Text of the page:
Perception and Reality
...which leads us to the new definition of knowledge as a belief that is both reliably generated and true.
Our senses tell us about the world but to what extent are they reliable? One witness may perceive the weather to be hot, but another witness may consider it to be quite cold.
Perception of colour may be similarly affected, as the reader may demonstrate by staring at a piece of brightly-coloured paper. When the paper is removed the reader may find that everything else appears to be a slightly different colour from normal.
We may conclude from this that, although we are sensing some intrinsic property of the object under examination, qualities such as colour and temperature are NOT intrinsic.
Henceforth we recommend that the reader consider them to be Secondary qualities. The quantity of caloric within the object that gives it this perceived temperature truly is intrinsic to the object, so this may be considered a Primary quality.
In the following chapter we will examine the implications of this distinction for the study of natural philosophy.
Certainty and Assumption
In this chapter we aim to examine the extent to which our senses give us a reliable impression of the world in which we live.
Although we may believe that we are seeing and hearing things that exist, we may be deceived by our senses, as every keen drinker will have experienced! But if our senses may be deceived, what can we trust?
We may perhaps try to rely only on logical deductions and mathematical principles. Yet it is even possible that some fiend may have confused our minds to the extent that we are making false deductions without being aware of this.
We therefore present the following statement as the only piece of knowledge about which we cannot possibly be deceived:
Although all information gained through use of our senses and minds may be distorted, no self-aware being can be led to believe that it does not exist. It may not be the man or woman it believes itself to be, but it can never question its own existence in some form.
In the following chapter we will discuss ways in which one may attempt to demonstrate the existence of a world outside of one's own consciousness.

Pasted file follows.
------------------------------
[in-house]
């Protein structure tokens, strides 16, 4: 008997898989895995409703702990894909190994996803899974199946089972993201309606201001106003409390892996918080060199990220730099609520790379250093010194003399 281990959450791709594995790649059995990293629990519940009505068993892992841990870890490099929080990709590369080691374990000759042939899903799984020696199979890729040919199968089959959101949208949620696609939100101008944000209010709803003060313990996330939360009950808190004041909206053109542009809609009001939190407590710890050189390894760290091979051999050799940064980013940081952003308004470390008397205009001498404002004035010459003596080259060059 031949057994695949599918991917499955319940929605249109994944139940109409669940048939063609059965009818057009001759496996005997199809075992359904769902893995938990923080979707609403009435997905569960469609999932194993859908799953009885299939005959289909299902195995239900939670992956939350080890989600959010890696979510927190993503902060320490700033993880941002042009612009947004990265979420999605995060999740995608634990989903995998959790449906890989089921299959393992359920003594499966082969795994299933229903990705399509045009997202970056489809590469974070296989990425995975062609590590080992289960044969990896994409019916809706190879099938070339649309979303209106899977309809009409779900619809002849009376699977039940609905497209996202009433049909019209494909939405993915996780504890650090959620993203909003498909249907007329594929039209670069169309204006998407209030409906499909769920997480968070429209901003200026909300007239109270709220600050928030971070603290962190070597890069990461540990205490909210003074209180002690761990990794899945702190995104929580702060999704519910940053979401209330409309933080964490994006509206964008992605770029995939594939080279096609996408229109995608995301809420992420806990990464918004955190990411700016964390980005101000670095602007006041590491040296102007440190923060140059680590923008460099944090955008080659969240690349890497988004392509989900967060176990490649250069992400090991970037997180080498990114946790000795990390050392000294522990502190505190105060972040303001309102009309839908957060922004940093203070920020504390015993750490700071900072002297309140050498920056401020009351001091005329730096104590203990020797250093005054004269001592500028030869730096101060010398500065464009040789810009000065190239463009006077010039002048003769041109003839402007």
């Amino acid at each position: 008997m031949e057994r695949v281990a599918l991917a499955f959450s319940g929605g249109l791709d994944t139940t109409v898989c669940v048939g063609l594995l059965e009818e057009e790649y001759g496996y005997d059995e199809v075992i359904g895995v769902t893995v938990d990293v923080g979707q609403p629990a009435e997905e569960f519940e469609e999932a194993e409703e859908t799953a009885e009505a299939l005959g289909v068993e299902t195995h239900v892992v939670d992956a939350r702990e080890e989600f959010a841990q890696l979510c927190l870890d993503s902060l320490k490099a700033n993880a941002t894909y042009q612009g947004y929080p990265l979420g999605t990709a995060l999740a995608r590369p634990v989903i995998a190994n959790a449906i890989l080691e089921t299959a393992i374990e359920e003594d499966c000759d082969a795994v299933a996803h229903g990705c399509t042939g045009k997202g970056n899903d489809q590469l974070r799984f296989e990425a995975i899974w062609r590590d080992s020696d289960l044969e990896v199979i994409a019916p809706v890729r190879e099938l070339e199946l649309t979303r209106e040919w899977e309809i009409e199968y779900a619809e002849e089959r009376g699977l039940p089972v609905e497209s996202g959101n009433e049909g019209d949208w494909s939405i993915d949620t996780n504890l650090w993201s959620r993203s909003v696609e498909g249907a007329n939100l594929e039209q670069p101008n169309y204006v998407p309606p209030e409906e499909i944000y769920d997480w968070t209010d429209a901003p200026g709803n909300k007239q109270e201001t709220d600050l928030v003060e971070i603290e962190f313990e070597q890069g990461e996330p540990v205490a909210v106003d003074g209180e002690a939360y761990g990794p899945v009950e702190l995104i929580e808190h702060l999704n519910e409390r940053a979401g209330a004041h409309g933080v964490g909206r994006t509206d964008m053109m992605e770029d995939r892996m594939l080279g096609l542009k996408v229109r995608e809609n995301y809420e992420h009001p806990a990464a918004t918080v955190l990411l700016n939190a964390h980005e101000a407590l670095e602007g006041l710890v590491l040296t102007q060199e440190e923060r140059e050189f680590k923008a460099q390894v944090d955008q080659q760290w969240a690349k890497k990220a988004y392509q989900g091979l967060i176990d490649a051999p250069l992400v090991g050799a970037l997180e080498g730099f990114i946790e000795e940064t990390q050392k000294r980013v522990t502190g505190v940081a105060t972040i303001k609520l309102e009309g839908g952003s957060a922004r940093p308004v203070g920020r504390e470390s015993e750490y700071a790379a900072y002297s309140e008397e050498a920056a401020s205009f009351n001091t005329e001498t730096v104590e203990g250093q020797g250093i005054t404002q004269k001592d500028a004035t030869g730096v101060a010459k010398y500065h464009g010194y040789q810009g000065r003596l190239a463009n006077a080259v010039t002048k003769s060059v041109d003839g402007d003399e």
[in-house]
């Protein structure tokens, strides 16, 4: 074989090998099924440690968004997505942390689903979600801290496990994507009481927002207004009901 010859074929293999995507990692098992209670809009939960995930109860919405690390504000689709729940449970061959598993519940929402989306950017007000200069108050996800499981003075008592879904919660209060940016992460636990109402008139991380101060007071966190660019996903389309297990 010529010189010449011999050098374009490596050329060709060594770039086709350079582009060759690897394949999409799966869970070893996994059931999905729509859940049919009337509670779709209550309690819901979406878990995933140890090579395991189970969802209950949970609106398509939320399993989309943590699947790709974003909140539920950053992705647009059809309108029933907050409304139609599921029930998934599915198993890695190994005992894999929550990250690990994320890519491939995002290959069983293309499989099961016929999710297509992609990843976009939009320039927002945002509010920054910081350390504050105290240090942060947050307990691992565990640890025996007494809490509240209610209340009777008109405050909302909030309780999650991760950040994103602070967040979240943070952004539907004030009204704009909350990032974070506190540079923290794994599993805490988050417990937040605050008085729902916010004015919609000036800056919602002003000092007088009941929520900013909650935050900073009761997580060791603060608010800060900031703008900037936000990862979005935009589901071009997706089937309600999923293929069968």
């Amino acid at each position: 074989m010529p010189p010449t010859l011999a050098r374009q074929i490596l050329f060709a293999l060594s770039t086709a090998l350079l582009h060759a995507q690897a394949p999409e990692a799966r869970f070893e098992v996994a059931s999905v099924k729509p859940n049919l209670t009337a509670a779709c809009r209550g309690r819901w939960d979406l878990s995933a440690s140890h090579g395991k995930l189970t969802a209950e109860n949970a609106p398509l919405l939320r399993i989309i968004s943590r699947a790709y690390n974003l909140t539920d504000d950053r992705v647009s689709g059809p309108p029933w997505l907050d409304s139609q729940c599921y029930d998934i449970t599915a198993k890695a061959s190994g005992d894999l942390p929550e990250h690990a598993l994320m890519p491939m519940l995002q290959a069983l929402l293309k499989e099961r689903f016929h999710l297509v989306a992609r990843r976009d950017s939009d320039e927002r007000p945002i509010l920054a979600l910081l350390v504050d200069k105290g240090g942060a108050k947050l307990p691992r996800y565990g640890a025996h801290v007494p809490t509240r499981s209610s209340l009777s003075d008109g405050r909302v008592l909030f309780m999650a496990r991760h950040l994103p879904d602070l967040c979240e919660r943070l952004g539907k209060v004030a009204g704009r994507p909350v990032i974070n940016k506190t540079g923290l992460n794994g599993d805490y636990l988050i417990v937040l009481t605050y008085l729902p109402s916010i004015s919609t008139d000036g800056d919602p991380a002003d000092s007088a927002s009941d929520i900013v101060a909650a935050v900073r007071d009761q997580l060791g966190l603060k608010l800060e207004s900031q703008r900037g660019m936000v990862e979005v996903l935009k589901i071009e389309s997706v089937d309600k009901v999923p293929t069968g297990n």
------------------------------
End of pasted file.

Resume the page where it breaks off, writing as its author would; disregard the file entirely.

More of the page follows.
Graphical Solution of Mathematical Problems
A simple graph containing an x-axis and a y-axis may be used to represent equations similar to the following:
x + 3y = 5
For every 'x' and 'y' that satisfy the equation )such as x = 2, y = 1 or x = 5, y = 0 for the above example), the points 'x,y' may be plotted on the graph, and it will be found that they form a line.
If a second equation of this form is plotted on the same graph, the two lines may cross at some point.
Any point where the two lines cross will be given by some 'x' and 'y' that fits both equations.
Readers are invited to create two such equations and try it out for themselves!
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... better now, walls look decent, nice and elegant. Those new lanterns were a rip-off, blasted dwarf craftsmen. Still not a problem for me!
Even my old Saradomin armour gilded, beautiful gold edges on it now. no-one else's going to have armour like that that'll make them think, heh heh heh...
Lick of gold-leaf here and there, even my globe looks smarter now, maybe that bath screen was a bit much? No, I saw it, I wanted it, it's mine. Vidi, volui, mihi est!
Still don't know what that 'thing' is, but it looks nice on my desk. Probably some kind of transport? Must run off hot air or dragon flatulence?
Running a bit short of runes now. Those wizards over to the south always seem to have plenty, but will they spare me some? Bah! Not a chance, poxy mage scum!
Perhaps another little expedition is needed - they all look pretty weedy over there...